France votes in election that could hand power to far right


French voters began voting on Sunday in the first round of a snap parliamentary election that could usher in the country's first far-right government since World War Two, a potential sea change at the heart of the European Union.

President Emmanuel Macron stunned the country when he called the vote after his centrist alliance was crushed in European elections this month by Marine Le Pen's National Rally (RN). Her eurosceptic, anti-immigrant party was a long-time pariah but is now closer to power than it has ever been.

Polls opened at 0600 GMT and will close at 1600 GMT in small towns and cities, with an 1800 GMT finish in the bigger cities, when the first exit polls for the night and seat projections for the decisive second round a week later are expected.

However the electoral system can make it hard to estimate the precise distribution of seats in the 577-seat National Assembly, and the final outcome will not be known until the end of voting on July 7.

"We are going to win an absolute majority," said Le Pen in a newspaper interview on Wednesday, predicting that her protégé, 28-year-old Jordan Bardella would be prime minister. Her party has a high-spending economic programme and seeks to reduce immigration.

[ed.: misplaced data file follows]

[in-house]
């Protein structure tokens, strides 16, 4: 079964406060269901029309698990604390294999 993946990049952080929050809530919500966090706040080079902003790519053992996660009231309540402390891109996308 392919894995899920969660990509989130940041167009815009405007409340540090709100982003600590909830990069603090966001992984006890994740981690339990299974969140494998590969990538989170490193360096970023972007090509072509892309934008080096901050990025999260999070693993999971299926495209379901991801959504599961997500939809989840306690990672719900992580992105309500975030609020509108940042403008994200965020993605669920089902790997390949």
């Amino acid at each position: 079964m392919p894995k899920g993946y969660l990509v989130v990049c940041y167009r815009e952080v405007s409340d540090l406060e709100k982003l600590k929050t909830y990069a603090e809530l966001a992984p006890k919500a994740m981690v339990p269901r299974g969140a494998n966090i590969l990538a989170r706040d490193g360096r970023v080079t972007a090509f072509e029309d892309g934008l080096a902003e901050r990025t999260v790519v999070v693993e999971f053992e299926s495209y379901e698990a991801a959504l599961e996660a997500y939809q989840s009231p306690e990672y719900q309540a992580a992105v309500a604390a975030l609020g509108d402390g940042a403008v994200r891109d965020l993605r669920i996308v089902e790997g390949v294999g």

If the RN does win an absolute majority, French diplomacy could be headed for an unprecedented period of turbulence: with Macron - who has said he will continue his presidency until the end of his term in 2027 - and Bardella jostling for the right to speak for France.

Bardella has already indicated he would challenge Macron on global issues. France could lurch from being a pillar of the EU to a thorn in its side, demanding a rebate of the French contribution to the EU budget, clashing with Brussels over European Commission jobs and reversing Macron's calls for greater EU unity and assertiveness on defence.

A clear RN victory would also bring uncertainty as to where France stands on the Russia-Ukraine war. Le Pen has a history of pro-Russian sentiment and while the party now says it would help Ukraine defend itself against Russian invaders, it has also set out red lines, such as refusing to provide long-range missiles.

More from International